The most effective product demonstrated was 45°N 68°W (notdeet.com), a natural insect repellant personally contributed by the company’s director, Anwer Qureishi. Anwer further took time to explain to us exactly how this product worked. When someone exclaimed "a mosquito landed on me but it’s not biting," Anwer helpfully replied that this is how most repellents work, by confusing the sensors of these insects. That is a major difference between a repellent(ie sensor disorienting) and an insecticide(ie neurotoxin).

REI in Yonkers was "unflinchingly helpful" according to David Steinberg who initially approached the store regarding the Great Bug Off. Their generous sponsorship consisted of an arsenal of currently marketed sprays. Initially, we noted odor ranking and descriptive comments.

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Name

Product

Duration

How does it feel?

Odor /Description

Bites

Todd Taro

45°N 68°W Cutter Picaridin Advanced

+1.5hr 45m dry

7/10, astringent 6/10, like cookie dough and nail-polish remover 5.7/10, nasty chemical smell 3/10, chemically

1 +4

Anwer Bug Off(for dogs) 45m David Coleman Skinsmart Repel Natural 1hr

oily

9 5

Zaac

1hr

mildly oily

7.5/10, mildly sweet; vanillalike

3

With the exception of 45°N 68°W, bugs were deterred for an hour maximum. For an effective chemical barrier to mosquitoes on hikes, it is necessary to reapply most sprays at hourly intervals. However, 45°N 68°W worked for a longer duration, beckoning a later test.

This later test, also known as the second annual Great Bug-Off, will be scheduled for an as-of-yet undecided date in late June or early July. For this trial we will use humidity and warmth to forecast the most mosquito encounters possible for an otherwise leisurely hike. As the bait, you may choose your preferred chemical arsenal, or lack-of-one, and see the later results. Your testimony may even be featured in a later newsletter. Please keep a keen eye on our events list to hear more about scheduling for the next Great Bug-Off.

Fun Facts about Mosquitoes
♦ Mosquitoes are more likely to bite you if you eat bananas. Foods high in potassium and exercising cause your body to release lactic acid, which attracts mosquitoes. ♦ They prefer children over adults. ♦ A mosquito can detect movement from 18 feet away. ♦ Only female mosquitoes drink blood. ♦ Male and female mosquitoes drink flower nectar for nourishment. ♦ Dark clothes attract mosquitoes. They prefer dark colors.

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Introducing our Stewards
Melinda Swope Quintero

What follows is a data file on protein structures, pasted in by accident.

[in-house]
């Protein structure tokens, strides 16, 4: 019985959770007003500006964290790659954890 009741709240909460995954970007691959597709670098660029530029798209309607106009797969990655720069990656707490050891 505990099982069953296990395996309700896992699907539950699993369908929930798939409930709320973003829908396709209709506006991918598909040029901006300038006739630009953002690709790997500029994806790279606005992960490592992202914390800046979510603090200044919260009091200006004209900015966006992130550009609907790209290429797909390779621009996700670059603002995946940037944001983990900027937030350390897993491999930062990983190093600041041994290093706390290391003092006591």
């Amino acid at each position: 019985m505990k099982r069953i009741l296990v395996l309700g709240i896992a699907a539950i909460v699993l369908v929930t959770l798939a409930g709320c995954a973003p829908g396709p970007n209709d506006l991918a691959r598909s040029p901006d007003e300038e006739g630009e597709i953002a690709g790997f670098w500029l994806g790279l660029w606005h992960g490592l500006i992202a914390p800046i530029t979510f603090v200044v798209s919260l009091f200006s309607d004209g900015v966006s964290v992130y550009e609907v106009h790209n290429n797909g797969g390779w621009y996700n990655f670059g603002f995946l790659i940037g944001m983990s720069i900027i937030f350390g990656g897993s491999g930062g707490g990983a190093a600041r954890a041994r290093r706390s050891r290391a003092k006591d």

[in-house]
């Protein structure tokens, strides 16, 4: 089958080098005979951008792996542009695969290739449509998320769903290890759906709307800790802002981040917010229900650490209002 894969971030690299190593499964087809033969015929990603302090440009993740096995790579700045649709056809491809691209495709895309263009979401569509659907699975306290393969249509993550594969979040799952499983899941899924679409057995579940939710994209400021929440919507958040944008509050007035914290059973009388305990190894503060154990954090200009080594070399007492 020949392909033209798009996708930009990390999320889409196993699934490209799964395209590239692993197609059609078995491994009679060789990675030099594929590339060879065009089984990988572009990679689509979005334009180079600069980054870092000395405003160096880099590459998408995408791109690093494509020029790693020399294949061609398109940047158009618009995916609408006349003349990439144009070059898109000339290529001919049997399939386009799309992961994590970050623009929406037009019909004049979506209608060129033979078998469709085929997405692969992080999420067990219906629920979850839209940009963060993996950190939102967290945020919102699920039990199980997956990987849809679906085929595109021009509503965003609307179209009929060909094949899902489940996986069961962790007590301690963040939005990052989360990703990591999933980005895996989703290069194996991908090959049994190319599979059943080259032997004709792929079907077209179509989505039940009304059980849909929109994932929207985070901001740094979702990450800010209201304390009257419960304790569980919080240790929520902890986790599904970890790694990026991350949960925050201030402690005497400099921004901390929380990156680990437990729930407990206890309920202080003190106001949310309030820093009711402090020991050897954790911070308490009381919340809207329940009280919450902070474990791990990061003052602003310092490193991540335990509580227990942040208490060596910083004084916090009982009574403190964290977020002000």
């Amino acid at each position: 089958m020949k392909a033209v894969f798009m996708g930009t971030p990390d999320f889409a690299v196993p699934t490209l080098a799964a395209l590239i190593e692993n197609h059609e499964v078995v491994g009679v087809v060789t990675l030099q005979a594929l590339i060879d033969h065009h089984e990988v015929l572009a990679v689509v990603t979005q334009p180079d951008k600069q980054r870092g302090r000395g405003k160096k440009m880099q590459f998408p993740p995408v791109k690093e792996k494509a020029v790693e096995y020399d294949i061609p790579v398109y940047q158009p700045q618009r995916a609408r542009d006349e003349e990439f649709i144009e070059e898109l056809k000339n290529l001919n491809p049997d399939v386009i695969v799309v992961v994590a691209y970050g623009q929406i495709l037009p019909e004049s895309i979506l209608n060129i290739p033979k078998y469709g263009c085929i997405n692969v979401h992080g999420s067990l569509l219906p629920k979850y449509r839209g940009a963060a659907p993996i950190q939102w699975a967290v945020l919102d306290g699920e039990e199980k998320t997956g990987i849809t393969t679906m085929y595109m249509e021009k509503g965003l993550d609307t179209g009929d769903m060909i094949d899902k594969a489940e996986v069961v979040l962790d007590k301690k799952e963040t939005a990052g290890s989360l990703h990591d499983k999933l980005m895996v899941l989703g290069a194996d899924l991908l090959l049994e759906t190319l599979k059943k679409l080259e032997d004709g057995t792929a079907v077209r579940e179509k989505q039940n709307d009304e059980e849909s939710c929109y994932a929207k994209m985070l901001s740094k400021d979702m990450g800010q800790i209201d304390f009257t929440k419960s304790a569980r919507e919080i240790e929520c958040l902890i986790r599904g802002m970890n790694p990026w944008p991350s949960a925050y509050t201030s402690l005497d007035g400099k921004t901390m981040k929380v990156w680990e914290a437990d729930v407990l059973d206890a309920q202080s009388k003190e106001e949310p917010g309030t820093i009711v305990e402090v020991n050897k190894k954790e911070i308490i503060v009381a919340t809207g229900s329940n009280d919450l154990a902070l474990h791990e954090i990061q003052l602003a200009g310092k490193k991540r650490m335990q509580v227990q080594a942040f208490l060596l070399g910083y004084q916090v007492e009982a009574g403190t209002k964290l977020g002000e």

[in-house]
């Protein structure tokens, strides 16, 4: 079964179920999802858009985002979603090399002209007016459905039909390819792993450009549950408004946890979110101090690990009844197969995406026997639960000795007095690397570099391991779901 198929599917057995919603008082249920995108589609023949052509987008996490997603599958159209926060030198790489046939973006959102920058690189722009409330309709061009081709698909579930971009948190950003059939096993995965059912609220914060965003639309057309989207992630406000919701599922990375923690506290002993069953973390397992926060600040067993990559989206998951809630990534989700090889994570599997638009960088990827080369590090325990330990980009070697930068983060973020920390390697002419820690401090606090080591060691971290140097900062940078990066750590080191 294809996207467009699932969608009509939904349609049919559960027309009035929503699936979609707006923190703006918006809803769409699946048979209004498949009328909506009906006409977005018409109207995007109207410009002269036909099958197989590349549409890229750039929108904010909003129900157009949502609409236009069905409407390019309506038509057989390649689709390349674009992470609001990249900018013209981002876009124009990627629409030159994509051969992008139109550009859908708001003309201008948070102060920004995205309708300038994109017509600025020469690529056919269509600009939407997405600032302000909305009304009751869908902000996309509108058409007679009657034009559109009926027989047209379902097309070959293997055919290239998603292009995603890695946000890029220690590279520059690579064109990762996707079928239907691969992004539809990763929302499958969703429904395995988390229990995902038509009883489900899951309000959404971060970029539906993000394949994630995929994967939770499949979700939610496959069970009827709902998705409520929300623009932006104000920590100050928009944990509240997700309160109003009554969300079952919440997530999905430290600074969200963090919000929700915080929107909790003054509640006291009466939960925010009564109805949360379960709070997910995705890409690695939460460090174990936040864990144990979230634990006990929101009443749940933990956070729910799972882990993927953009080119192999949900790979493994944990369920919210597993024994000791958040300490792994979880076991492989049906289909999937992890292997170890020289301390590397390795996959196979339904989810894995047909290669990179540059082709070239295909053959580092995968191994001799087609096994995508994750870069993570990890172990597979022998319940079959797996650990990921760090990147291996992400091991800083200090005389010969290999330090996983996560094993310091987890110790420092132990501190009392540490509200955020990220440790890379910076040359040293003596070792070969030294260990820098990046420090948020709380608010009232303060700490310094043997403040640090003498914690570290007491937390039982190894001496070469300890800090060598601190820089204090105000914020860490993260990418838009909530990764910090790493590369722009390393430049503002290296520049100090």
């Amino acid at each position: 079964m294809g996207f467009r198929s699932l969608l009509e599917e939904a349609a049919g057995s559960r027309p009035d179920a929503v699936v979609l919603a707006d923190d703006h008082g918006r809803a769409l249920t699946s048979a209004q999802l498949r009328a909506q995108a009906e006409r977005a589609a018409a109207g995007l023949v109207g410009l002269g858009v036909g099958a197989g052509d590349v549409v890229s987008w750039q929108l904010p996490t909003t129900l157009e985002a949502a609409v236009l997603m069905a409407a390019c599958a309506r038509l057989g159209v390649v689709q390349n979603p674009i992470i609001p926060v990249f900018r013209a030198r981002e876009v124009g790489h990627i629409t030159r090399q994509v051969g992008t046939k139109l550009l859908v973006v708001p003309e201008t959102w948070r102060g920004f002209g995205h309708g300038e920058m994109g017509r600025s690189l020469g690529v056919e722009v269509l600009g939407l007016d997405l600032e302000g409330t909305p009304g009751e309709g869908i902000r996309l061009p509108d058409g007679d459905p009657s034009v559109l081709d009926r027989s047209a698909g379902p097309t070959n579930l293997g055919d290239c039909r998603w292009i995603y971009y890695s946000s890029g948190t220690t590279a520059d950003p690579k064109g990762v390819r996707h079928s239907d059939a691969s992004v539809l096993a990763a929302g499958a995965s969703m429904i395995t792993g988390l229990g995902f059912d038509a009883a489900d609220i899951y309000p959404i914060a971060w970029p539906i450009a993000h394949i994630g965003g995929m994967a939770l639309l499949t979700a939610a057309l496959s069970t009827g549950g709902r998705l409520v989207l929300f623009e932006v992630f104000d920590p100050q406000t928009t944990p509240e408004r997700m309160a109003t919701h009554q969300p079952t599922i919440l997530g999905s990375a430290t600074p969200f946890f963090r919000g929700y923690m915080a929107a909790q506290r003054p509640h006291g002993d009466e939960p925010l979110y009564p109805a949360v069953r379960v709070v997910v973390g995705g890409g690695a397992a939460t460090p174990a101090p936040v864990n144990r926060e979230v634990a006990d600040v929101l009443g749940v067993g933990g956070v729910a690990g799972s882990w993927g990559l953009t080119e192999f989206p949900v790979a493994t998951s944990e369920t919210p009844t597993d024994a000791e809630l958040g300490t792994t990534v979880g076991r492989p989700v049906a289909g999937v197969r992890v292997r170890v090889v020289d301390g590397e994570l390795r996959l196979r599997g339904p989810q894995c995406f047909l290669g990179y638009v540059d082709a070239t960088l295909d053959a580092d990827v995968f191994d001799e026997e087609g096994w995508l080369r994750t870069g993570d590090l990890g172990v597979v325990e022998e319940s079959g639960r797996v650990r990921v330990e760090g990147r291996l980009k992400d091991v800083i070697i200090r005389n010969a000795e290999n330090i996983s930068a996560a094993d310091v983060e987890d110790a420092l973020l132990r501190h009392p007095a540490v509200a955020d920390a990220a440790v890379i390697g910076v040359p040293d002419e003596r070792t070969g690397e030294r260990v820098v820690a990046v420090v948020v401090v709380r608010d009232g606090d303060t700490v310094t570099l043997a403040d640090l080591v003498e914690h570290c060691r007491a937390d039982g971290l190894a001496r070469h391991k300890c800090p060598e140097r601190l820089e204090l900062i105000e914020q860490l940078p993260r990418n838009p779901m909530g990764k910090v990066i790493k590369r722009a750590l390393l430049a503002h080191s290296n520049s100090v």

Greetings! My name is Melinda (Mindy) Swope Quintero and I am a member of the Stewards of Cranberry Lake board. I am originally from western PA, but have lived in the NY area for over 10 years now. I actually began my career as a fitness professional with a M.S. degree in Sports Management, but realized my heart was in the environmental field so I decided in 2008 to go back to school. At the end of 2011, I finished a degree program through the University of Denver and I now have a M.S. degree in Natural Resources Management. I previously worked for the Conservation division of Westchester County until being laid off at the end of 2011. While with the county, one of my responsibilities was summer camp registration for the nature camps so if you had a child in our nature camps from 2006-2011, then I probably talked with you on the phone, replied to your email or saw you at camp. Although I miss my job with the Conservation division, I found my absolute true love when I gave birth to my daughter last July. For now I am loving being a stay-at-home mom and have found ways to keep busy. One of which is becoming involved with founding and becoming the President of the Stewards of Cranberry Lake. I currently live in White Plains, so Cranberry has a special place in my heart and I want to make sure the park, its programs and staff are here for others to discover and fall in love with. Since late 2011 I have also been a member of the board of the Federated Conservationists of Westchester County (FCWC). It seems like if I am not working on something for the Stewards then I am working on something for FCWC. I really don't know how I would have time for a full time job! When I am not busy 'volunteering' I enjoy many activities. I love to spend time with my husband, daughter, friends and family; work on my photography skills; hike; trail run; ride road bikes; cross country ski; travel when I am able (taking our first plane ride with an infant in March); and try to live life to the fullest! I am thankful for the opportunity to lead this wonderful group of dedicated individuals as President of the Stewards. Please let me know if you have any suggestions, concerns or are interested in becoming more involved either as a member or as part of the board. We are just getting organized, but are already planning some wonderful things for this year so hope to see you at our upcoming events and at the Preserve!

Cristina Ramos-Payne